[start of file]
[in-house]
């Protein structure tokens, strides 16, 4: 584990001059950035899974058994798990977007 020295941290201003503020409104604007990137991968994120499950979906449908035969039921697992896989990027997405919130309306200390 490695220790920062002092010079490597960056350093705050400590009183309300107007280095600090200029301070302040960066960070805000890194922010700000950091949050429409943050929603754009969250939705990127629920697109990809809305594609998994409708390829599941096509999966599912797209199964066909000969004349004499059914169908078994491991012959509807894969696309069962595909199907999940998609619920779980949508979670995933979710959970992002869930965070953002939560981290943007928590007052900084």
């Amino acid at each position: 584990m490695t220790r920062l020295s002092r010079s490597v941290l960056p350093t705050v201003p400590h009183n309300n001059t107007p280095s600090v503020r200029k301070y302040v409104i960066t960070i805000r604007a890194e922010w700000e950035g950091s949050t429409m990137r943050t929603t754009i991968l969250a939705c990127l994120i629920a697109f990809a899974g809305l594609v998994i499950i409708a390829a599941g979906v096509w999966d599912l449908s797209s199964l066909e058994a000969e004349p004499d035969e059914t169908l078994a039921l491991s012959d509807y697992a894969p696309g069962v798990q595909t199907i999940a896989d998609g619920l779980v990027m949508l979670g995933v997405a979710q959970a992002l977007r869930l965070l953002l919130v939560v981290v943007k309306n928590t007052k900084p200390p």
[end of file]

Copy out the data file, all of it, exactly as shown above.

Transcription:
[in-house]
């Protein structure tokens, strides 16, 4: 584990001059950035899974058994798990977007 020295941290201003503020409104604007990137991968994120499950979906449908035969039921697992896989990027997405919130309306200390 490695220790920062002092010079490597960056350093705050400590009183309300107007280095600090200029301070302040960066960070805000890194922010700000950091949050429409943050929603754009969250939705990127629920697109990809809305594609998994409708390829599941096509999966599912797209199964066909000969004349004499059914169908078994491991012959509807894969696309069962595909199907999940998609619920779980949508979670995933979710959970992002869930965070953002939560981290943007928590007052900084």
């Amino acid at each position: 584990m490695t220790r920062l020295s002092r010079s490597v941290l960056p350093t705050v201003p400590h009183n309300n001059t107007p280095s600090v503020r200029k301070y302040v409104i960066t960070i805000r604007a890194e922010w700000e950035g950091s949050t429409m990137r943050t929603t754009i991968l969250a939705c990127l994120i629920a697109f990809a899974g809305l594609v998994i499950i409708a390829a599941g979906v096509w999966d599912l449908s797209s199964l066909e058994a000969e004349p004499d035969e059914t169908l078994a039921l491991s012959d509807y697992a894969p696309g069962v798990q595909t199907i999940a896989d998609g619920l779980v990027m949508l979670g995933v997405a979710q959970a992002l977007r869930l965070l953002l919130v939560v981290v943007k309306n928590t007052k900084p200390p």